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Fine Food Australia has come to an end after a week packed with food trend insights and robotics making a name in the industry.
After catering to thousands at the Melbourne Convention centre, the four-day event came to a close on the 13th of September.
Fine Food Australia event director Minnie Constan said more than 25,000 people attended the four-day expo.
The exact figures will be released in a few weeks when an audit has been completed, she said.
“It was incredible. There was a buzz around the show floor that I haven’t seen for many years. It’s certainly showing the passion that is in this industry.”
The expo was about innovation, connection and growth, she said. “There was a lot of new innovation.”
“There were a number of very exciting products that will be heading to the market, including electronics and new food,” said Constan.
Hot topics included the use of mobile apps and robotics in the food industry, as well as meatless protein alternatives, she said.
For the first time ever, there was a Cobot at Fine Food Australia, which is a cooperative robot.
The company that showcased the Cobot was Roto Charge, which sells bakery pumps and related equipment that deposit fillings into pastry products.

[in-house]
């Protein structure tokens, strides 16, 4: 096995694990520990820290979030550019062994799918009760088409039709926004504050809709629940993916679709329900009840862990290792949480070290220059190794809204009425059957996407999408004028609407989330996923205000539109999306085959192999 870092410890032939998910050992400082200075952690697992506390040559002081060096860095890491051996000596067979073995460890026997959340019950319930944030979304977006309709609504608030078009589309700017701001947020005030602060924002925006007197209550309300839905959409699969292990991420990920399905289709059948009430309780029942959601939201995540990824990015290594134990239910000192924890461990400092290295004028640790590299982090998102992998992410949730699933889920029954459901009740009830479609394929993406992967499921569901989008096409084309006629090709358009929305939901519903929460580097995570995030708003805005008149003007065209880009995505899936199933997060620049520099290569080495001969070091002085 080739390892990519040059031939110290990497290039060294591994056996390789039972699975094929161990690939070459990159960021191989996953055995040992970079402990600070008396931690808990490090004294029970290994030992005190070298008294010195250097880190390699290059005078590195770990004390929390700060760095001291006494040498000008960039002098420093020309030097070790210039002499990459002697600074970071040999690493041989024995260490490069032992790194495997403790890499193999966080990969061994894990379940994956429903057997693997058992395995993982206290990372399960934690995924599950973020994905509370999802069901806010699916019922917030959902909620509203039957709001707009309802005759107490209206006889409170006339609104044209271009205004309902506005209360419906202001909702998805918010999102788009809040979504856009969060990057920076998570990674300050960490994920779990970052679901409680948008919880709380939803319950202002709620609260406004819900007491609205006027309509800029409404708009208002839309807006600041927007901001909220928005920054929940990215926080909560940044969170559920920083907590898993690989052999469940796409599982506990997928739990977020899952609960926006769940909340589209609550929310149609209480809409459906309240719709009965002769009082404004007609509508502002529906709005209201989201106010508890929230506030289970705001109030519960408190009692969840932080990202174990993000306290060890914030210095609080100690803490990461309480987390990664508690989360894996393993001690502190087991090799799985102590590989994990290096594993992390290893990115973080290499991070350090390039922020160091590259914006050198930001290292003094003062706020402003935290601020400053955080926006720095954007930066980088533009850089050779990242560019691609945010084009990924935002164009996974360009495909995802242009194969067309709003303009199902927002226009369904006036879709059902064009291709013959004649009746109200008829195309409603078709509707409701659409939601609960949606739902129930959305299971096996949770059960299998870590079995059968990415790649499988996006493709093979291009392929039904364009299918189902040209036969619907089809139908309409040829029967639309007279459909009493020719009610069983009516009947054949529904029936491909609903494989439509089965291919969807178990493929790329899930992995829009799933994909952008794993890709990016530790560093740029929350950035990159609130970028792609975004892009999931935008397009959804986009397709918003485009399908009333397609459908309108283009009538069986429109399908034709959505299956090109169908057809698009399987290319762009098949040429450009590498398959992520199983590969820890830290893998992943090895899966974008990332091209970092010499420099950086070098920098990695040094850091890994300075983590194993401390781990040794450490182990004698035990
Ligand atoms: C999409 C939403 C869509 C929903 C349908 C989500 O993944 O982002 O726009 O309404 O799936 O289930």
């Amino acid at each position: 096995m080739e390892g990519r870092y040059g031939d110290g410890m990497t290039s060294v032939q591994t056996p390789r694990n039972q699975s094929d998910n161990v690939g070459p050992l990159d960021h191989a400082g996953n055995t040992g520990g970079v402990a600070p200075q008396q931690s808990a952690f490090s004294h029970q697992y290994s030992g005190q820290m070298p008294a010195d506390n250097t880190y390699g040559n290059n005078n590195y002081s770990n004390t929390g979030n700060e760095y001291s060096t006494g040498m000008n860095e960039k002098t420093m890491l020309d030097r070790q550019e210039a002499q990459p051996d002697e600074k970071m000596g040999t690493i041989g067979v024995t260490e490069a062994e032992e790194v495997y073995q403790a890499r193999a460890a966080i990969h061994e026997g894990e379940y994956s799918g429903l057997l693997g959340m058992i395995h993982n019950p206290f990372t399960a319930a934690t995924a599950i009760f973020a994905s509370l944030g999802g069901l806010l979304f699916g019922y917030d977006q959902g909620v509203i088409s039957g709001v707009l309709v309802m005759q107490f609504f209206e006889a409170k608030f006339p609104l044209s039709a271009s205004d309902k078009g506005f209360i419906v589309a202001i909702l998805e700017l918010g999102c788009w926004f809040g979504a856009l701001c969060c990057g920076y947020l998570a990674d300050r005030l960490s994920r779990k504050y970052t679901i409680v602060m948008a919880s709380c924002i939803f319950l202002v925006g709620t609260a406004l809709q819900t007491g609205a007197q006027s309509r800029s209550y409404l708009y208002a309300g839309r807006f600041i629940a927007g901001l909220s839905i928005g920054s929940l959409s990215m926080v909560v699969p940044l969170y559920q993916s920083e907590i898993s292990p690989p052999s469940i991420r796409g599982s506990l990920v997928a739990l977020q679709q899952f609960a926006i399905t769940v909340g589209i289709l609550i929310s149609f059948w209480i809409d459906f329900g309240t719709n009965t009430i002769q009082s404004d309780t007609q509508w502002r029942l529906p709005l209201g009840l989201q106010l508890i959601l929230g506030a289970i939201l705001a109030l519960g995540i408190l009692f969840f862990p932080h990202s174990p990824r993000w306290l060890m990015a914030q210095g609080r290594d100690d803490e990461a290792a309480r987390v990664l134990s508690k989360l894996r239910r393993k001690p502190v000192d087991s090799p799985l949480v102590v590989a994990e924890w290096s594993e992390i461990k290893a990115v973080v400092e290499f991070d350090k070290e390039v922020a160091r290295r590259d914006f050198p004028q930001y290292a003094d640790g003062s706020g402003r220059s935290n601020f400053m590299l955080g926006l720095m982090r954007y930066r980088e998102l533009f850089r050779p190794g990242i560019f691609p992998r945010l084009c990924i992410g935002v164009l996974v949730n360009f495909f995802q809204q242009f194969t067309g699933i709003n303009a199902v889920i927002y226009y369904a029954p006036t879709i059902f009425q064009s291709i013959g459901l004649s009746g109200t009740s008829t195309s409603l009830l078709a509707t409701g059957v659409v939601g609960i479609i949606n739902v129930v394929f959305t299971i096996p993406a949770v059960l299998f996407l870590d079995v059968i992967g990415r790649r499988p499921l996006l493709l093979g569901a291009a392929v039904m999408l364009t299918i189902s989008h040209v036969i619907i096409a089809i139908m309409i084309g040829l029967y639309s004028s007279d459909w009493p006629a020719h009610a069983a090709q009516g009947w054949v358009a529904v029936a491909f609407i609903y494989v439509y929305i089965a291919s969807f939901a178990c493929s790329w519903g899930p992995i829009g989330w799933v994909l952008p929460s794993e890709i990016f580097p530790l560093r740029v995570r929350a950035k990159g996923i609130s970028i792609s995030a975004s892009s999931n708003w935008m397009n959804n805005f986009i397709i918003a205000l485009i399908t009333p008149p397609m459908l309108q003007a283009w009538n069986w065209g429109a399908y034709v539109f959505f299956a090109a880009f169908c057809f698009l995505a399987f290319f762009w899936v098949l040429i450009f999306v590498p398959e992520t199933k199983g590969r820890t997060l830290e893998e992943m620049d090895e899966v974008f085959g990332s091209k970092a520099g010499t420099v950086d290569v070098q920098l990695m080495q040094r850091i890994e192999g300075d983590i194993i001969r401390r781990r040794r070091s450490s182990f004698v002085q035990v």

Food Industry Foresight director Rod Fowler said Roto Charge had doubled the capacity of its standard equipment by adding a robot to its standard systems.
The new generation smart robots are intended to physically interact with humans in a shared workspace.
This makes them different to other robots that are designed to operate autonomously or with limited guidance.
The top ten trends of 2018 were discussed at a Fine Food Australia forum, with the help of Food Industry Foresight, which provides research and analysis into food and beverage markets in Australasia, Asia, the Middle East and Europe.
The trends include operators working smarter – to continue striving in an increasingly tough market – and the reinvention of hamburgers.
Hamburgers maintain their top position as the number one flexible food concept and they continue to transform as consumers look for new flavours.
The Food Industry Foresight found the desire for protein substitutes was rising as people considered the environmental impacts of meat.
Casual dining has grown over the past five years in Australia and the cafes are adapting their coffee products to offer cheaper home and work brewing options.
People are also wanting to know the origins of food when it comes to eating at restaurants, robots are entering the food service industry and food apps are gaining traction.
The Food Industry Foresight noted the number of meal options when eating out are growing.
Eateries are also striving to change the look, opening hours and menus of their establishments to create a more unique experience for patrons.
With innovation hot on everyone’s minds, the variety of products at Fine Food Australia were diverse.
New products included Little Beauties’ sundried kiwifruit slices, Oliver Lane’s gluten-free golden turmeric and cardamom bread, Hemp Foods Australia’s salted caramel crunch bar.